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The Rudolf Steiner Archive

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Education for Adolescents
GA 302

Lecture Six

17 June 1921, Stuttgart

As we consider the education of the older children, it will be especially necessary to address ourselves to the deeper aspects of human life and the cosmos. Without such a deeper understanding of life, we cannot really in good conscience accept the tasks connected with the high school.

We must understand that life is actually a totality, a oneness, and that by removing any one part of it, we do harm to it. As children, we grow into this life as we find it. We are placed into it by, in a way, sleeping into it. Just think of the absolutely unconscious way children confront the world during their first years. They then gradually increase their consciousness. But what does this mean? It means that the children learn to adapt their inner life to the world outside, to connect the outer world to the inner, the inner to the outer. They also learn to be conscious of the outer objects and to differentiate themselves from those objects.

This dichotomy between inner and outer grows ever stronger. The children look up, beyond the horizon, at the sky, they perceive the cosmos, they may even sense the existence of cosmic laws; but as a rule, the children grow into the totality of the world, into which they are received, without in any way getting close to the mystery of the connection between the human being and the cosmos.

The children continue to grow, they are cared for by the people around them, they are educated and instructed. The children develop in such a way that the necessity of participating in world events in some form or other rises from their whole individuality.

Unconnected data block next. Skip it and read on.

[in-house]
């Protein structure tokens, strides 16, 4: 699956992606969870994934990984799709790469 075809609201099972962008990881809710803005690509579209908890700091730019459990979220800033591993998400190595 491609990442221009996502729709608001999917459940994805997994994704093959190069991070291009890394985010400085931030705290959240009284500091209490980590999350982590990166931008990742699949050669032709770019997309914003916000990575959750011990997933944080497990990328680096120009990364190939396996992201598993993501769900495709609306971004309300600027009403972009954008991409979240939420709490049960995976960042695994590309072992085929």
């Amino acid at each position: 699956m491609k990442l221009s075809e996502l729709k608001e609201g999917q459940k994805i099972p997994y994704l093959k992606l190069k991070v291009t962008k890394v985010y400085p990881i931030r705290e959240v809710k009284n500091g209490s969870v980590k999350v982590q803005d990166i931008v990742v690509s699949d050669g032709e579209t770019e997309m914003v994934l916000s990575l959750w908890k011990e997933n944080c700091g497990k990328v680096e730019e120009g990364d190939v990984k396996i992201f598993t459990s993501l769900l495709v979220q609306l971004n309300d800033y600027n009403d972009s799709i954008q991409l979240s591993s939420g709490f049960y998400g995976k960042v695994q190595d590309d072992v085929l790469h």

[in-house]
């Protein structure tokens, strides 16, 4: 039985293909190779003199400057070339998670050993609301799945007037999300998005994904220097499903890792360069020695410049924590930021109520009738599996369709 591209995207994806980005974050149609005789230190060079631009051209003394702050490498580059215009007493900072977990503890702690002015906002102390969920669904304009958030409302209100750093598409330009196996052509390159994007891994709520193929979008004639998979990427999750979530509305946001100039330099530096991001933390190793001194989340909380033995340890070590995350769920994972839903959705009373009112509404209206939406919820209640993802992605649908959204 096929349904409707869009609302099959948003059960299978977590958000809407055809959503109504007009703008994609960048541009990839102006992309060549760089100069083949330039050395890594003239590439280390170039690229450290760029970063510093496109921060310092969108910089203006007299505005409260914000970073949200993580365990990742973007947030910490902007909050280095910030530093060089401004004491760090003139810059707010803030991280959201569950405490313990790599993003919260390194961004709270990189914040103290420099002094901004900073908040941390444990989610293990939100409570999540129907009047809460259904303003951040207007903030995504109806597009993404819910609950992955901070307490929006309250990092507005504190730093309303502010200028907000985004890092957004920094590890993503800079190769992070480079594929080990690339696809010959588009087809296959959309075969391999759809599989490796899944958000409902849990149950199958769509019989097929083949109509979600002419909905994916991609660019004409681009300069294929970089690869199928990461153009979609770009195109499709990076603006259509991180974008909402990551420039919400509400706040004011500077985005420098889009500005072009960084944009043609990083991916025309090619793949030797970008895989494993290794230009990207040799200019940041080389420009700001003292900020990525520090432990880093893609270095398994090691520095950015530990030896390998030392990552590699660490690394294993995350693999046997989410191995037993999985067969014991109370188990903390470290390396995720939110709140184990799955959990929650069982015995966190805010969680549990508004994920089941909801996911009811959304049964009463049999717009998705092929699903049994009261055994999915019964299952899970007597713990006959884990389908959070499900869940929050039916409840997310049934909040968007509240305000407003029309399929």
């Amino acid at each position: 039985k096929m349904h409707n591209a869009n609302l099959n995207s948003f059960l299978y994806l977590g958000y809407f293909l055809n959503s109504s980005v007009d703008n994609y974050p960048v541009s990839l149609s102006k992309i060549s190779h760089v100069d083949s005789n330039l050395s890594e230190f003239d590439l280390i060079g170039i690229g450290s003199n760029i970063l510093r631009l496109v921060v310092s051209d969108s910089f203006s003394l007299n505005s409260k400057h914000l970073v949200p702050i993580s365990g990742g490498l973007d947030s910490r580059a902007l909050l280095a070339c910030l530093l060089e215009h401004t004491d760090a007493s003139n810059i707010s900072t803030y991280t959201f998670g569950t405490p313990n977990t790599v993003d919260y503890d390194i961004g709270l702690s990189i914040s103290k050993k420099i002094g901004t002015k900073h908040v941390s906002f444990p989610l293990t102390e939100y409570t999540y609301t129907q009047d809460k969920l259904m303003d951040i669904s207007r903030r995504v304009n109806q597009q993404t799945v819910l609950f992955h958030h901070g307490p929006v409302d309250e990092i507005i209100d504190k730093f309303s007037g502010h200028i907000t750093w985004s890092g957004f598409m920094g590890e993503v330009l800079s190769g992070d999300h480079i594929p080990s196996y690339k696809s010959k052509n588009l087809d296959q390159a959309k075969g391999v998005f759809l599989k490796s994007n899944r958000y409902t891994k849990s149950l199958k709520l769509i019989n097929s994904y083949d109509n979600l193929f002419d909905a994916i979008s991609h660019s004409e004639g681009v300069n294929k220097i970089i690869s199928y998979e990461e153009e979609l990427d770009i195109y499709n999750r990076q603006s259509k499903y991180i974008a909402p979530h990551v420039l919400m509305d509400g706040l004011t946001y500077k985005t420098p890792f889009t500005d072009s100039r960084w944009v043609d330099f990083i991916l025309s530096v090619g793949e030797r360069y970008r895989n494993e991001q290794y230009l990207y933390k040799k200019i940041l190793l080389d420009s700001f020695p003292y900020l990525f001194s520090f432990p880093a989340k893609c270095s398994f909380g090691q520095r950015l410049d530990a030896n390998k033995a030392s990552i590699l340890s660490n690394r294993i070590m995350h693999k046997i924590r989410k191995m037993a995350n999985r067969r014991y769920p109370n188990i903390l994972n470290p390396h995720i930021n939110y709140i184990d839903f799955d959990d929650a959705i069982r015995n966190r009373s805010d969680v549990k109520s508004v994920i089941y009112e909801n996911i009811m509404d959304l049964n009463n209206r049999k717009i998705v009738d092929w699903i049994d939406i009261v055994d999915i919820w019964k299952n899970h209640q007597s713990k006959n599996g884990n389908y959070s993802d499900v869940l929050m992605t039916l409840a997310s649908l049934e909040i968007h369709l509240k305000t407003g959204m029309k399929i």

We prepare the children for world events by letting them play during the early years, thus awakening their activity. We make every effort to do things with them that meet and satisfy their needs, to educate them healthfully, hygienically—body, soul, and spirit. We try to do something else. We try to adapt them to the demands of the social and technological life. The attempt is made to educate the children in a way that allows them, later in life, to work, to participate in events, to interact with other people. We try to teach them skills and facts that allow them to participate in the technological life, so that their work can be meaningful and valuable for society, so that they themselves may find their place in life, their connection to the social life, to other people.

We do all of this. And in order that we do this in the right way, so that we, on the one hand, really meet the needs of human nature, so that we do not place human beings into the world with spiritually, psychologically (soul), and physically sick or stunted organisms, we must, on the other hand, admit to ourselves that human beings must grow into the social life in such a way that they can do something by which they may advance both themselves and the world. We must see to meeting both these demands.

And yet we have to tell ourselves that it is not easy today to accomplish this, to give the children what they need in these two areas. And if we take an unbiased look at our situation as teachers, it even causes us a certain skepticism, a certain doubt. We can easily understand today’s concerns and the many discussions on the subject. How should our children be educated? What should we do?

All these questions and problems that arise in our culture with such vehemence did not exist in older civilizations. You only need to study these old cultures without bias. Of course, there were a lot of things in those cultures that are incomprehensible to us today. We quite justifiably reject the slave and helot system of ancient Greece. But when we study the Greeks’ views on education, we shall soon see that such discussions as we have today—discussions in which so many diverse and opposing opinions are thrown about—would have been unthinkable then.